Myers Awarded $500K NSF CAREER Award
CEE Assistant Professor Andrew Myers was received a $500K NSF CAREER award for his project entitled "Advancing Multi-hazard Assessment and Risk-based Design for Offshore Wind Energy Technology." This project will develop approaches to reduce the cost of offshore wind energy through understanding the interaction of multiple offshore hazards and the development of system-level performance metrics for offshore wind farms.
Abstract Source: NSF
Offshore wind energy is a resource of renewable energy that is conveniently accessible to many major population centers, but harvesting offshore wind energy currently costs more than traditional sources. The research goal of this Faculty Early Career Development (CAREER) Program grant is to advance knowledge that can lead to reduction in the cost of offshore wind energy through (1) a much sharper understanding and modeling of the spatio-temporal interaction of multiple offshore hazards that impact the system-level performance of offshore wind energy farms to reduce insurance and financing costs, (2) the calculation of novel system-level performance metrics, and (3) the advancement of shallow water wave modeling to mitigate the current reliance on overly conservative design methods. The educational goals of this project are to leverage field experiences at state-of-the-art offshore wind-themed sites in New England to inspire high school students to pursue science, engineering, mathematics, and technology careers and to transfer knowledge of multi-hazard assessment and design to the public, other researchers, and the practicing engineering community.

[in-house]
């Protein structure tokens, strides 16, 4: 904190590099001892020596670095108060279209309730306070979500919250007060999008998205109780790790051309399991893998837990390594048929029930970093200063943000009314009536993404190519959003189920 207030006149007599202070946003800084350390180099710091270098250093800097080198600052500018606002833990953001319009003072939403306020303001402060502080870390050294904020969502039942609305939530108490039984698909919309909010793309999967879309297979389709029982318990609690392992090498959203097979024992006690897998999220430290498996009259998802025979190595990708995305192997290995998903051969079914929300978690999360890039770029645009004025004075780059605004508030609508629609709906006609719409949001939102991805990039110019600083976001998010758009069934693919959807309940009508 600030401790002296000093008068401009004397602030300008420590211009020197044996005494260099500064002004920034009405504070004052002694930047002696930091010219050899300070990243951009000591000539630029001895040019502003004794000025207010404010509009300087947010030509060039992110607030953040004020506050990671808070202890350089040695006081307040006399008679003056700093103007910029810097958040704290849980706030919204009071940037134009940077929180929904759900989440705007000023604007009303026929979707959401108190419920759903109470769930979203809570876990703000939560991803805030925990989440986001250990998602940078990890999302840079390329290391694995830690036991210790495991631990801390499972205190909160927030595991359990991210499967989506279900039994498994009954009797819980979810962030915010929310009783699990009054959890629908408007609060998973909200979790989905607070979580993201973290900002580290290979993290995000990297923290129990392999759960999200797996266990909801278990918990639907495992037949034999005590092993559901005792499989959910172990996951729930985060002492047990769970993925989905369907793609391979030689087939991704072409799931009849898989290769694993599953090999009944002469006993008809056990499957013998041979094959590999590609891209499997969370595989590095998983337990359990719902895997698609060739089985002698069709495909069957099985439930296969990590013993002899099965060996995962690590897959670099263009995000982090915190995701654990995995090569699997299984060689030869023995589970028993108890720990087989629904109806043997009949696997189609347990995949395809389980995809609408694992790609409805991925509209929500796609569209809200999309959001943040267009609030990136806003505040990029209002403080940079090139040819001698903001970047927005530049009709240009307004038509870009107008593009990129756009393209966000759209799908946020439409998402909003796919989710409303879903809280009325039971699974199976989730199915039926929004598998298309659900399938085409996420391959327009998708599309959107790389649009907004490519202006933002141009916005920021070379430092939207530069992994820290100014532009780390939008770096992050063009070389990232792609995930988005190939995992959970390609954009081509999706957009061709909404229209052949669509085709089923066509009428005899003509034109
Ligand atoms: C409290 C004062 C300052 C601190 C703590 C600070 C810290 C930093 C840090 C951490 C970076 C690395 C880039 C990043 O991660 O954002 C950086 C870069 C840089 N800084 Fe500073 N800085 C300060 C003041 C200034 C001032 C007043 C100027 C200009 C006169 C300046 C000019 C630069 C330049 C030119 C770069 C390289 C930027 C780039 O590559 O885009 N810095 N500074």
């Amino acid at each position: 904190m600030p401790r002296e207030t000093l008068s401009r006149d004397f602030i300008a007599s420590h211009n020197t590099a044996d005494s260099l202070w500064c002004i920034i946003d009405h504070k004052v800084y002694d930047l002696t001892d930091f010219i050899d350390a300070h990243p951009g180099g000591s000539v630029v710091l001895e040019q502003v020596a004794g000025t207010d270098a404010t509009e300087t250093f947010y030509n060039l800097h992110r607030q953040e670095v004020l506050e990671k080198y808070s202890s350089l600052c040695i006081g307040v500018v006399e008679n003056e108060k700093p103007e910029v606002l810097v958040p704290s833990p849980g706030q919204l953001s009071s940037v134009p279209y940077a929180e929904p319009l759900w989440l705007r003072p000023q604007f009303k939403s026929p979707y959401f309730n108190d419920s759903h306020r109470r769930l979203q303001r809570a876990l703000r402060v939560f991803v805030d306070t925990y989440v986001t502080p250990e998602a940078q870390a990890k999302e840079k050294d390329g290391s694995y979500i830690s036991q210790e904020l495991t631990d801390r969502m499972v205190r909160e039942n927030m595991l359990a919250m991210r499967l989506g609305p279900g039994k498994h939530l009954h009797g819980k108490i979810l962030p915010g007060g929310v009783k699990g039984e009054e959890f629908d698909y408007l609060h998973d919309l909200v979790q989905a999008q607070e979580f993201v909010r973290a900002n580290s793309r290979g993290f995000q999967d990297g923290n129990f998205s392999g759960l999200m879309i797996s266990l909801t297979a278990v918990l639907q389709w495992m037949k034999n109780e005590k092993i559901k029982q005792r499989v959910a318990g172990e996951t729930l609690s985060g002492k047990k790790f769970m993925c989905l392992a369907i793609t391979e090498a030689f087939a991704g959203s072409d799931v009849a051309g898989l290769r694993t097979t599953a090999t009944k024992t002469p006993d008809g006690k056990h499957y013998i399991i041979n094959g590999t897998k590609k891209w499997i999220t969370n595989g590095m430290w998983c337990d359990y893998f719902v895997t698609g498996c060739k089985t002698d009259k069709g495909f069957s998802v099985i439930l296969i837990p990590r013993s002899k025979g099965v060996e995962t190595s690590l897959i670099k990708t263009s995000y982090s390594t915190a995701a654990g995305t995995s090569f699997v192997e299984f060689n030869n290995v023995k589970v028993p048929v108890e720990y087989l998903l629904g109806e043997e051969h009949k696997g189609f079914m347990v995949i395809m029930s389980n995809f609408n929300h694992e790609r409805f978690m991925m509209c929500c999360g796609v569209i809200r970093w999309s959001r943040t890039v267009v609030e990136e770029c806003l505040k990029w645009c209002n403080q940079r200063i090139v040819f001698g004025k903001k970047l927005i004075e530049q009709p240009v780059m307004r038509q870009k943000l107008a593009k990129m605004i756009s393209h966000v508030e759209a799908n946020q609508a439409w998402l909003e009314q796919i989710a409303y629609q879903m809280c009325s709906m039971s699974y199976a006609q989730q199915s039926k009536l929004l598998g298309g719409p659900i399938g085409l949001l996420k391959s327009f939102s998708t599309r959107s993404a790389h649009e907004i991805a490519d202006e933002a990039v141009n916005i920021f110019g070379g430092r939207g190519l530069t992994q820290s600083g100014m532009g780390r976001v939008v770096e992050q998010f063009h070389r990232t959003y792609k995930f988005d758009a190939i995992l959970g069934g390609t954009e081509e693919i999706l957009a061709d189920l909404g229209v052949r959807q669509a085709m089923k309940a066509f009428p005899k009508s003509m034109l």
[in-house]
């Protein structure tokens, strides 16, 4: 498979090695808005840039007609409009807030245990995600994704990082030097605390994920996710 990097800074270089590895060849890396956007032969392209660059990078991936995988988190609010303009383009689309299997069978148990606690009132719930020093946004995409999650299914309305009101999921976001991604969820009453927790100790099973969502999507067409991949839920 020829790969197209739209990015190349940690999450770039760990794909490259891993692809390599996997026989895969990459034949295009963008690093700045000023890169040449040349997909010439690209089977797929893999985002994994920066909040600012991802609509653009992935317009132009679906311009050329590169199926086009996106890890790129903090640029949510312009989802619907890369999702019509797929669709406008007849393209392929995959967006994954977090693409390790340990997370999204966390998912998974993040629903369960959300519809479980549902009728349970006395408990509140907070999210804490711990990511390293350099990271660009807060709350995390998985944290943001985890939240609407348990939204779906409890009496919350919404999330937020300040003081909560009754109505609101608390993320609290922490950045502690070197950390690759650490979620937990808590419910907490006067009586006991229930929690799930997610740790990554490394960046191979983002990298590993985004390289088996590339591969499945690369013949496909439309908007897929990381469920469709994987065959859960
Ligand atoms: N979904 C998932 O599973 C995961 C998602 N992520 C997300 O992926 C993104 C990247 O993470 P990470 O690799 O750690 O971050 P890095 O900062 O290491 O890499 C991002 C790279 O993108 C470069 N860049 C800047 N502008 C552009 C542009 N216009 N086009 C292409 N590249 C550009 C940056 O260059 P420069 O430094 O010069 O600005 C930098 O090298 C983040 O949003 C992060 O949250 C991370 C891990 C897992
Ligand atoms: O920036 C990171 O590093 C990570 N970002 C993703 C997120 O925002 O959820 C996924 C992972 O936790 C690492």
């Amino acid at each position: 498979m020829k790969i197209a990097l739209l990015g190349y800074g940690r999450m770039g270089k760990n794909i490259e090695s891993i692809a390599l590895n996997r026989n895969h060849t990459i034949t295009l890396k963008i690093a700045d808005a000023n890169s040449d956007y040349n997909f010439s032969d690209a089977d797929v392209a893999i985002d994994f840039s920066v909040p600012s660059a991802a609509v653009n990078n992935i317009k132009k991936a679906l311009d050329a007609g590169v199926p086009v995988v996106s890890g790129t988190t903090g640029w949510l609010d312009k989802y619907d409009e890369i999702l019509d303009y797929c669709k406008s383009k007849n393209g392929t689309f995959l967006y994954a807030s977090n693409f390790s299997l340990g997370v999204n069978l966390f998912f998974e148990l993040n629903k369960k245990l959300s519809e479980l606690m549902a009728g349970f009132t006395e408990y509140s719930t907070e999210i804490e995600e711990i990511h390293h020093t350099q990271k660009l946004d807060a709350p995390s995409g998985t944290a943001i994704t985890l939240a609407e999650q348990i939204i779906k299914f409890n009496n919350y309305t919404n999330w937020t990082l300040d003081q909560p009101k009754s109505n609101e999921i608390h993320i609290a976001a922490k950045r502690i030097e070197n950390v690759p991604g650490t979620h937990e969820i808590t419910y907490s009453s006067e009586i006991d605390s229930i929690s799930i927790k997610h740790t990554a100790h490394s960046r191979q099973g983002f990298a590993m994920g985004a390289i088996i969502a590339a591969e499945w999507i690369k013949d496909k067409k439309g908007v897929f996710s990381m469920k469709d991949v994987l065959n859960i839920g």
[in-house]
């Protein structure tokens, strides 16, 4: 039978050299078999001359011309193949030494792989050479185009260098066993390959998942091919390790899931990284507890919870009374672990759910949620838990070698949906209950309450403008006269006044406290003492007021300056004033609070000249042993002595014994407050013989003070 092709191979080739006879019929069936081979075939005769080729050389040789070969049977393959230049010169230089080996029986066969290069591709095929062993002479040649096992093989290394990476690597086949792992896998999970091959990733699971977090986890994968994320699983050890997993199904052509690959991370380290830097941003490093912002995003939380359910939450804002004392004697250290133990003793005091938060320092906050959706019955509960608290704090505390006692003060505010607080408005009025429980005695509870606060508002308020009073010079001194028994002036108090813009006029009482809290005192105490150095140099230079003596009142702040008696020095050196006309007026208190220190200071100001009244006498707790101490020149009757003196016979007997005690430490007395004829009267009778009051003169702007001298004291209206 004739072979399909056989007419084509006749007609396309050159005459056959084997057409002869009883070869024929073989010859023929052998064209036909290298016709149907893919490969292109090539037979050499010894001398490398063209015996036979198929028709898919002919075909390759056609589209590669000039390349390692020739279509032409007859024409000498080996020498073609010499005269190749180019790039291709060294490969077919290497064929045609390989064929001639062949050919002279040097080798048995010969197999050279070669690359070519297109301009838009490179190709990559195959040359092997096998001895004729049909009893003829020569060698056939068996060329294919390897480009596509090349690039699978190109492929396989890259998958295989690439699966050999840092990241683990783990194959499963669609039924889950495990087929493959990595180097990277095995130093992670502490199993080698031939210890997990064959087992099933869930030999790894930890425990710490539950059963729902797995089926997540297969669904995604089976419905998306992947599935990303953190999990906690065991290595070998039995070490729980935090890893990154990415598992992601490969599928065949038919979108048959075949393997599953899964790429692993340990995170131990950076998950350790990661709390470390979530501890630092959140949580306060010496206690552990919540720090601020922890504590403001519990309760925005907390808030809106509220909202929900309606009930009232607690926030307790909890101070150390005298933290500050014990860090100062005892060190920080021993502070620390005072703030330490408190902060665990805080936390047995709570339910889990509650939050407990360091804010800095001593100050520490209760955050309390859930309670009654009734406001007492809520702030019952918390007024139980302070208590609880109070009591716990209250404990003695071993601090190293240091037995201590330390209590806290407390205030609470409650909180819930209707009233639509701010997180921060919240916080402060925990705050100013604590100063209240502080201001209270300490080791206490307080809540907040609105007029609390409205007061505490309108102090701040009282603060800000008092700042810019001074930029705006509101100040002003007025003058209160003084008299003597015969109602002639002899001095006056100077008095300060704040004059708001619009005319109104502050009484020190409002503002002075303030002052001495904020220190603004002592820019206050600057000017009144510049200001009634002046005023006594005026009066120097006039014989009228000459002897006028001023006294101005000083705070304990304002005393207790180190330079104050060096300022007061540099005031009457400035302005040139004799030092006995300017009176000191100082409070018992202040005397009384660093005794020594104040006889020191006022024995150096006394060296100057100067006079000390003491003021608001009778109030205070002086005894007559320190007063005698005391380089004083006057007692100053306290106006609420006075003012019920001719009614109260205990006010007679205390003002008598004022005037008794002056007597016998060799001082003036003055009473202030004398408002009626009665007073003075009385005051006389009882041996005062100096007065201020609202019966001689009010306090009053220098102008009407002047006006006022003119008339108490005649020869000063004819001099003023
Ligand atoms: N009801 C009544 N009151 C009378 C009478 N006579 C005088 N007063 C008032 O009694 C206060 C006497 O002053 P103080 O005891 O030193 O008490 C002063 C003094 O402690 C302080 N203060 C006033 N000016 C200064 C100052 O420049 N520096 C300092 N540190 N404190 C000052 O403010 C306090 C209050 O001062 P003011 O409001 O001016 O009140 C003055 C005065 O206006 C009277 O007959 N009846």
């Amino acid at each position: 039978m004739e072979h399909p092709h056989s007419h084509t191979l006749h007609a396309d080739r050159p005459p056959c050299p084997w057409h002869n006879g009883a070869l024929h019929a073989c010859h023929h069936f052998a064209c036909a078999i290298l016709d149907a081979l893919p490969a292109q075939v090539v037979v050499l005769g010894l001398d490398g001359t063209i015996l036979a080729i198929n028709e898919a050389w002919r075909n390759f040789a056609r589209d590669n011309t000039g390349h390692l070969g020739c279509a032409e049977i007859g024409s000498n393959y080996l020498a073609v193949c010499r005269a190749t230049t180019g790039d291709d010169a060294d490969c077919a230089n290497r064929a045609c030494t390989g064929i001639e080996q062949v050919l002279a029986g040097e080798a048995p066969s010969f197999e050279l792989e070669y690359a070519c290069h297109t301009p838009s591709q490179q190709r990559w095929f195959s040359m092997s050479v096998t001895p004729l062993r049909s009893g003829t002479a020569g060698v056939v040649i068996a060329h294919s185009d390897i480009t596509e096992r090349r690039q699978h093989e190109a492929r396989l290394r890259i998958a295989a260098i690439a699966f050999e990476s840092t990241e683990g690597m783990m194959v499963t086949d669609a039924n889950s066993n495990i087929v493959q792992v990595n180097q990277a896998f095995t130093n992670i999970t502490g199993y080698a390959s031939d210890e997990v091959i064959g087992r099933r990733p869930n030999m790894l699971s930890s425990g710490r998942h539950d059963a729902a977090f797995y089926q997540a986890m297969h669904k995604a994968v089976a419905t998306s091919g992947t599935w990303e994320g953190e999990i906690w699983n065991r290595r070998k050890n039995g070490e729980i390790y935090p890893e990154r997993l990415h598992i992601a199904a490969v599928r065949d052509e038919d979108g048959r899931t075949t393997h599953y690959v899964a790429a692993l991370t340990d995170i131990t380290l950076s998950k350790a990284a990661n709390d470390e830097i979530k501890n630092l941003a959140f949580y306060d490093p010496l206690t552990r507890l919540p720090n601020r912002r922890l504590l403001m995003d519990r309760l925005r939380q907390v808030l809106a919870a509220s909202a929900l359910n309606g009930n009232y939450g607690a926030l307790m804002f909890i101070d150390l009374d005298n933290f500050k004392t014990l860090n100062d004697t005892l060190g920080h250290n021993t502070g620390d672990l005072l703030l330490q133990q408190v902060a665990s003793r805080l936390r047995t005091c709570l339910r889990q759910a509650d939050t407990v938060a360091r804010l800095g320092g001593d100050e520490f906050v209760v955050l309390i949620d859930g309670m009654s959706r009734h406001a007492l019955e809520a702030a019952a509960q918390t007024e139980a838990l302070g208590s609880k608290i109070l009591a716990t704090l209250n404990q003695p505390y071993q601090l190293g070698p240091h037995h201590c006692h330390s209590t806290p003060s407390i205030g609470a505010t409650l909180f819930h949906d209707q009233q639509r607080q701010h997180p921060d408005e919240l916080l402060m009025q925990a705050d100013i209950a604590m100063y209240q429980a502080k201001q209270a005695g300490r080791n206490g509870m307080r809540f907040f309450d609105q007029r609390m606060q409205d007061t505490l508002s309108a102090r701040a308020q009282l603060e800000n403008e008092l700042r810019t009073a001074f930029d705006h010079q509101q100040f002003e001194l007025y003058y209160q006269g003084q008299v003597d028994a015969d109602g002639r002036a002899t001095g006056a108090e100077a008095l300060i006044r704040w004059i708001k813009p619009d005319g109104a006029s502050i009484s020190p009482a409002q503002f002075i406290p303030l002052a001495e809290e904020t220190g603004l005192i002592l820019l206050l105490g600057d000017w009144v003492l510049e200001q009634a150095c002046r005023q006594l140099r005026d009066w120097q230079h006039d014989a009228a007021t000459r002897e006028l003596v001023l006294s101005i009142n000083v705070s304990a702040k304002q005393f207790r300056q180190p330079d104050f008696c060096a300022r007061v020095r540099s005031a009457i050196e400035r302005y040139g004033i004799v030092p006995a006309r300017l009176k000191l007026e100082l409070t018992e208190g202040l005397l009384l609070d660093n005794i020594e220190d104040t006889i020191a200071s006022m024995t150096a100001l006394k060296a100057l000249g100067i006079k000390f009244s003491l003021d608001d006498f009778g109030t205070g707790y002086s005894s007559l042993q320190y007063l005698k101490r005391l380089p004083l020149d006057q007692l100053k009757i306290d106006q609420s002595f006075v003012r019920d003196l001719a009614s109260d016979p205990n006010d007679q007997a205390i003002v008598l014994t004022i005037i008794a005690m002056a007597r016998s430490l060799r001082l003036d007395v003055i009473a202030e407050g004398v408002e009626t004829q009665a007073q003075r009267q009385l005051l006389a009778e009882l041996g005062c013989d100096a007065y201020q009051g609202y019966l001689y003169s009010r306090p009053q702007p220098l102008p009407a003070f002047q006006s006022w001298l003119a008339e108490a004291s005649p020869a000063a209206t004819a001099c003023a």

This project will achieve the research goal through fundamental advancements to metamodels (surrogate models) to overcome restrictions that have previously limited the impact of such models in the context of multi-hazard assessment of spatially-distributed infrastructure. Specifically, novel metamodels will be developed to include several important features, such as spatio-temporally varying hazards, high-dimensionality of the input and output vectors, explicit accounting of model adequacy by quantifying inter- and intra-event uncertainty in the model predictions compared to measurements, and a coupling of multi-hazard and system/structural metamodels. The research will also explore innovative models that overcome important deficiencies in the modeling of nonlinear, highly skewed shallow water waves and their associated hydrodynamic loads, including breaking waves. The research will synthesize these advances and generate system-level performance metrics that will provide a fundamentally different paradigm for designing offshore wind farms. The project will leverage partnerships with state, city, academic, and industry organizations. The research outcomes are expected to have broad impact beyond the offshore wind industry, given the national needs in multi-hazard analysis and infrastructure system resilience, and the potential of metamodeling applications in civil engineering and other fields.